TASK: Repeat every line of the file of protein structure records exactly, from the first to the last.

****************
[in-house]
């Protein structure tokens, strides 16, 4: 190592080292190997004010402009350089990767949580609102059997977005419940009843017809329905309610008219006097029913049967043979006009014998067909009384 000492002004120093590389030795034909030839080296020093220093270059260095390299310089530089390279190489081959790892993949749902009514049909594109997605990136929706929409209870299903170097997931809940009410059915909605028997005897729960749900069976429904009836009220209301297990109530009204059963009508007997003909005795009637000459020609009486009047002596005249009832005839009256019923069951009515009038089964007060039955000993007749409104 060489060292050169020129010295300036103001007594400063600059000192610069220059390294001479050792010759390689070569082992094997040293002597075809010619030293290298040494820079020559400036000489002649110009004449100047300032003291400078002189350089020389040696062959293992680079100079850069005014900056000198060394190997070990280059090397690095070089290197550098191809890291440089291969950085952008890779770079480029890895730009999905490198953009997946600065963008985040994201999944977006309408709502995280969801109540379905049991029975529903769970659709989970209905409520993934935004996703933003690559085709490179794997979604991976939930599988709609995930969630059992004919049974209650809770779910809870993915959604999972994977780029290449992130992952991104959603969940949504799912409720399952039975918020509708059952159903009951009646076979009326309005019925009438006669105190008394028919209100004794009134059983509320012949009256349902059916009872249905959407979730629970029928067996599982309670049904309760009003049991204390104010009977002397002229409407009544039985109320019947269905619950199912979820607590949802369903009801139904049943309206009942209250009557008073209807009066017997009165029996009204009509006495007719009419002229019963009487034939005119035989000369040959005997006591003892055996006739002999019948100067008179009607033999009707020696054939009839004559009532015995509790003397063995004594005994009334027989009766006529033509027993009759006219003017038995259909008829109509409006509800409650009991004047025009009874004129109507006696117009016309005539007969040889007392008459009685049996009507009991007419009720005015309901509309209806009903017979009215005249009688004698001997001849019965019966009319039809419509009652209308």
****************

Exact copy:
[in-house]
């Protein structure tokens, strides 16, 4: 190592080292190997004010402009350089990767949580609102059997977005419940009843017809329905309610008219006097029913049967043979006009014998067909009384 000492002004120093590389030795034909030839080296020093220093270059260095390299310089530089390279190489081959790892993949749902009514049909594109997605990136929706929409209870299903170097997931809940009410059915909605028997005897729960749900069976429904009836009220209301297990109530009204059963009508007997003909005795009637000459020609009486009047002596005249009832005839009256019923069951009515009038089964007060039955000993007749409104 060489060292050169020129010295300036103001007594400063600059000192610069220059390294001479050792010759390689070569082992094997040293002597075809010619030293290298040494820079020559400036000489002649110009004449100047300032003291400078002189350089020389040696062959293992680079100079850069005014900056000198060394190997070990280059090397690095070089290197550098191809890291440089291969950085952008890779770079480029890895730009999905490198953009997946600065963008985040994201999944977006309408709502995280969801109540379905049991029975529903769970659709989970209905409520993934935004996703933003690559085709490179794997979604991976939930599988709609995930969630059992004919049974209650809770779910809870993915959604999972994977780029290449992130992952991104959603969940949504799912409720399952039975918020509708059952159903009951009646076979009326309005019925009438006669105190008394028919209100004794009134059983509320012949009256349902059916009872249905959407979730629970029928067996599982309670049904309760009003049991204390104010009977002397002229409407009544039985109320019947269905619950199912979820607590949802369903009801139904049943309206009942209250009557008073209807009066017997009165029996009204009509006495007719009419002229019963009487034939005119035989000369040959005997006591003892055996006739002999019948100067008179009607033999009707020696054939009839004559009532015995509790003397063995004594005994009334027989009766006529033509027993009759006219003017038995259909008829109509409006509800409650009991004047025009009874004129109507006696117009016309005539007969040889007392008459009685049996009507009991007419009720005015309901509309209806009903017979009215005249009688004698001997001849019965019966009319039809419509009652209308």